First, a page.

On Nov. 4, voters from across the country elected a new Congress and a new Administration. In addition to winning control of the White House, Democrats gained a substantial number of seats in the U.S. House of Representatives. In the Senate, Democrats not only bolstered their majority, but came close to hitting the 60 seats needed to gain a filibuster-proof majority.
At press time, Democrats had control of 58 seats (including the two Independents who caucus with the Democrats). With this new distribution of power, in combination with the ambitious agenda that President-elect Barack Obama continues to develop, what can the commercial real estate industry expect to see when the 111th Session of Congress gets under way this month?
With the economy in a downward spiral, the immediate focus of President-elect Obama and the Congress will justifiably be on ending the U.S. recession and finding solutions to improve the global economy. This may, in fact, slow down or halt action on some key tax issues that would hurt the commercial real estate industry, such as an increase in the capital-gains tax that was widely anticipated to be on the table in early 2009. Just 6 months ago, in the heat of the campaign, raising corporate taxes as a way to provide middle-class tax relief seemed inevitable with a big victory for the Democratic Party. Now, however, risking a further crippling of industry with more widespread bankruptcies or layoffs must be seriously balanced with the competing need for middle-class tax breaks.
BOMA Intl. and its real estate partners continue to voice concern that the commercial real estate industry is facing dire challenges in 2009, with more than $400 billion of both secured and unsecured debt maturing. If the needs of the commercial real estate industry are not addressed immediately, the credit crisis will be even further exacerbated. In a letter to Treasury Secretary Henry Paulson and other key leaders, the Real Estate Roundtable, BOMA Intl., and 10 additional national real estate associations outlined the concerns and recommended steps that must be taken to ensure sufficient liquidity to refinance expiring performing commercial real estate loans.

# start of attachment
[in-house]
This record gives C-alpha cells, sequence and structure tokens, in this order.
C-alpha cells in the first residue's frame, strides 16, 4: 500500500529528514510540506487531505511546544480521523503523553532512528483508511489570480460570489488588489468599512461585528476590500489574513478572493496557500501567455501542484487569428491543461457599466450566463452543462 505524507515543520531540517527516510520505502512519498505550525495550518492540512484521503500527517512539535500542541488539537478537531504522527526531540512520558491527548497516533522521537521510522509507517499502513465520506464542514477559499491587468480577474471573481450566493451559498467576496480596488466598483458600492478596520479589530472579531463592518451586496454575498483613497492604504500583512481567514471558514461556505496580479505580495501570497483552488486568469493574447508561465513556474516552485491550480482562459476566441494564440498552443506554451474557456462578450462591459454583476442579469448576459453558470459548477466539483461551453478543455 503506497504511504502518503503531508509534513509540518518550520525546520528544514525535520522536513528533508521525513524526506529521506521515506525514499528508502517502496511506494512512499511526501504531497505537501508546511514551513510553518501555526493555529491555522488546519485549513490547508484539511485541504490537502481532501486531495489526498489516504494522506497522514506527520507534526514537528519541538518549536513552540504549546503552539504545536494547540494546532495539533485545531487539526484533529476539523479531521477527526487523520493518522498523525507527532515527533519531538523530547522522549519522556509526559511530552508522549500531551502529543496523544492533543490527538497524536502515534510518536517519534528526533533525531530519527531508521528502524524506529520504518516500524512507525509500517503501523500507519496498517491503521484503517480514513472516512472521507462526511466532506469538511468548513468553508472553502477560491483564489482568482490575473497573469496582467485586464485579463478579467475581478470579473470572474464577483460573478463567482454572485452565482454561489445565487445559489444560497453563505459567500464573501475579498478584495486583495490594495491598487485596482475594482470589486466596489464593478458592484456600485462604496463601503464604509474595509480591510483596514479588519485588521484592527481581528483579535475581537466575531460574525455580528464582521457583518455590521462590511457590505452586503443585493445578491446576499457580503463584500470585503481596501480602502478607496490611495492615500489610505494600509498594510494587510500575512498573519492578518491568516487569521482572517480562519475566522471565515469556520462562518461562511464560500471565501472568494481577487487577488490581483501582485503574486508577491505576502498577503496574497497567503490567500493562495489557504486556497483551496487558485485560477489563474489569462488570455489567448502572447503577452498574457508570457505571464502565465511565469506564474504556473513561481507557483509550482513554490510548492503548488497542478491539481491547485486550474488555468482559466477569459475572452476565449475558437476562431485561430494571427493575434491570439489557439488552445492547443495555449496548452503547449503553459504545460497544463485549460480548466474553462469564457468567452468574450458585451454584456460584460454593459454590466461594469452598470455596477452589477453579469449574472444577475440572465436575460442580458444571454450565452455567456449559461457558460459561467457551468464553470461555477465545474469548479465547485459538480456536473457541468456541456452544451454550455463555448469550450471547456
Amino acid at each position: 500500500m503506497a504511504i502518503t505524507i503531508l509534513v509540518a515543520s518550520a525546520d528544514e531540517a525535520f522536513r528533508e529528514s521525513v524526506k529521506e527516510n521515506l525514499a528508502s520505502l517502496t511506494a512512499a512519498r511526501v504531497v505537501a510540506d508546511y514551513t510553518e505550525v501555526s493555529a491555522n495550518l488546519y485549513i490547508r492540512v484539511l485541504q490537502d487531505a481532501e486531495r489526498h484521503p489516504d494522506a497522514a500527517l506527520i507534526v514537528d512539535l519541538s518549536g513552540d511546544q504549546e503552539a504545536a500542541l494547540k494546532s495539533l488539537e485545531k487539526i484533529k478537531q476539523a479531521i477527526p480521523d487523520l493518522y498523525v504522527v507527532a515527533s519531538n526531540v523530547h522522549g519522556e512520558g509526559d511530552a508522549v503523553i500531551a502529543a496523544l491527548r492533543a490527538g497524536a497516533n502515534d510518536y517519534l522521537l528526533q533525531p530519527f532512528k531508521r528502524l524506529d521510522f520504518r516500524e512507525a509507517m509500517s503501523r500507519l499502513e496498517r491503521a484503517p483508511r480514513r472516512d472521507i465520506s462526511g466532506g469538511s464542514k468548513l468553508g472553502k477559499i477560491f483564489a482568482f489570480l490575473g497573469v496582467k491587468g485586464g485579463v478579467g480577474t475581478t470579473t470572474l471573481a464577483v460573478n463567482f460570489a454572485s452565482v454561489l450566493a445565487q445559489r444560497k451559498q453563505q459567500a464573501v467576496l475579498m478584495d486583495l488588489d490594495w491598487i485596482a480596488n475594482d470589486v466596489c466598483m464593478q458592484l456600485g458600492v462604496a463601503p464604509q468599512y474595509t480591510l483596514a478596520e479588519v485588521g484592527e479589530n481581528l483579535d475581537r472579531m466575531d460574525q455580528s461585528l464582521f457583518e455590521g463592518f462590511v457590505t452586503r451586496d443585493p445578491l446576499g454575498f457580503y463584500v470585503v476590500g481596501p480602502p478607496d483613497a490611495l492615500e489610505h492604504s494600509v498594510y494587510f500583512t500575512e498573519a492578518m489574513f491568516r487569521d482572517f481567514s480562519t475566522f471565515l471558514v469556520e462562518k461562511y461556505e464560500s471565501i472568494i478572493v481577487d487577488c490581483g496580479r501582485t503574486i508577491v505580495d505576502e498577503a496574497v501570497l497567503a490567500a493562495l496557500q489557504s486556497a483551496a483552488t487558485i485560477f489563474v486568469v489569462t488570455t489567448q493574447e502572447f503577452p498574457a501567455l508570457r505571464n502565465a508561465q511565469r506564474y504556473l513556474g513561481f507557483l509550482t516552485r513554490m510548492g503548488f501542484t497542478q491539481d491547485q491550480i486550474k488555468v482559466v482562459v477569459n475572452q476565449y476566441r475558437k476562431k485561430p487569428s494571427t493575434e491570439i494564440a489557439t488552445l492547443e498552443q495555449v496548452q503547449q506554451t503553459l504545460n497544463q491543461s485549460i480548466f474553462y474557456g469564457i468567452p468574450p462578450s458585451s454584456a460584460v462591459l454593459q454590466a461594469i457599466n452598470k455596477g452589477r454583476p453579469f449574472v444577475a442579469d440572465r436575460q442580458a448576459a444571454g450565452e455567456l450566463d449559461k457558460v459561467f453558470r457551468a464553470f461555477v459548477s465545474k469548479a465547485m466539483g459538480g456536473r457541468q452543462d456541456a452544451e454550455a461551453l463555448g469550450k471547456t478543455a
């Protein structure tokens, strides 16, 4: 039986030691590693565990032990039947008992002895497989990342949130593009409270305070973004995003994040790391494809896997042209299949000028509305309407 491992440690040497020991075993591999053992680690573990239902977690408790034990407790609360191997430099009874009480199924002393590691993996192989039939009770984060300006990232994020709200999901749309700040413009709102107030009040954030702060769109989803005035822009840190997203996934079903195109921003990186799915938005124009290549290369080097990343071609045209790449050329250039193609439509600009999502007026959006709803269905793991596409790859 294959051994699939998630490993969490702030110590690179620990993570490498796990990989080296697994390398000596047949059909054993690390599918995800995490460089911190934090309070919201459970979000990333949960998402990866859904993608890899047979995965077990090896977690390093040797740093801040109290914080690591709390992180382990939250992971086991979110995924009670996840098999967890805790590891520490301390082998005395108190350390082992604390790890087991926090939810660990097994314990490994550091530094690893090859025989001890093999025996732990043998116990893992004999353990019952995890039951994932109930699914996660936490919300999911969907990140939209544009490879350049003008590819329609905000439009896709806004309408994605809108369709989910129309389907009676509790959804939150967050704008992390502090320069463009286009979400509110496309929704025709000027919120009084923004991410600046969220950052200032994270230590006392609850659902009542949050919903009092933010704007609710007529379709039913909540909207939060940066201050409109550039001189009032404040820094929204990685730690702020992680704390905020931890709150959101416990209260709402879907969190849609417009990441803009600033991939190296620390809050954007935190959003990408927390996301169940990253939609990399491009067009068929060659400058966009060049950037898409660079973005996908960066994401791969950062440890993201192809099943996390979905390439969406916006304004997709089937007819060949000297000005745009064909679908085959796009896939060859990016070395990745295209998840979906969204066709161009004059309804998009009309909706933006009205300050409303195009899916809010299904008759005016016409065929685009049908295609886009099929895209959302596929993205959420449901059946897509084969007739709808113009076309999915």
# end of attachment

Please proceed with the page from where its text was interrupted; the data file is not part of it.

Though the overall state of the economy leaves some room to question which tax-policy changes will ultimately be enacted, several key issues are on BOMA's agenda, including capital gains, leasehold depreciation, and carried interest. In late 2008, Congress voted to retroactively extend the 15-year leasehold depreciation timeline and immediate expensing of brownfields clean-up costs for 2 years. Both will now expire at the end of 2009 and, if not extended, will represent a large tax increase to the industry.
Climate change is high on President-elect Obama's agenda, and he supports the implementation of an economy-wide cap-and-trade system as part of any climate-change legislation. Last year, more than 12 climate-change bills were introduced in the House and the Senate, one of which passed the Senate Committee on Environment and Public Works before falling victim to a Senate filibuster. With more Democrats in the Senate, momentum will only increase on this issue. In addition, Rep. Henry Waxman (R-CA), a liberal and outspoken leader on climate-change issues, has ousted Rep. John Dingell (R-MI) as chair of the Committee on Energy and Commerce.
Energy efficiency will also continue to be a priority for Congress and BOMA Intl. BOMA has aggressively worked for the past several years to implement voluntary, incentive-based programs to improve the energy efficiency of new and existing buildings. The association has vigorously and successfully fought against the imposition of any mandates without a return on investment. President-elect Obama has stated that he supports the goal to make all new buildings carbon neutral by 2030, as well as a national goal to improve new-building efficiency by 50 percent and existing-building efficiency by 25 percent over the next decade to meet the 2030 goal.
With the new make-up of Congress, the "card-check," or unionization, issue may likely be one of BOMA's first legislative battlegrounds. During the last session of Congress, Senate Republicans were able to prevent the passage of "card-check" legislation. The proposed legislation would eliminate secret ballot elections from the unionization process. For the first contract, if parties are unable to reach agreement within 120 days, then the dispute will be sent to arbitration, the results of which would be binding for a minimum of 2 years. Workers would be unable to vote on the contract, as is the case currently. This issue promises to pit the interests of business squarely against those of the middle-class workforce.
BOMA Intl. and its real estate partners will continue to work throughout the year to educate the new Congress and Administration on the state of the commercial real estate industry and the ramifications of proposed policy changes. You can help BOMA do this by solidifying contacts with your elected leaders and responding to BOMA Intl.'s action alerts and calls for grassroots support.
For more information on this and other issues, call BOMA Intl. at (202) 408-2662 or visit www.boma.org.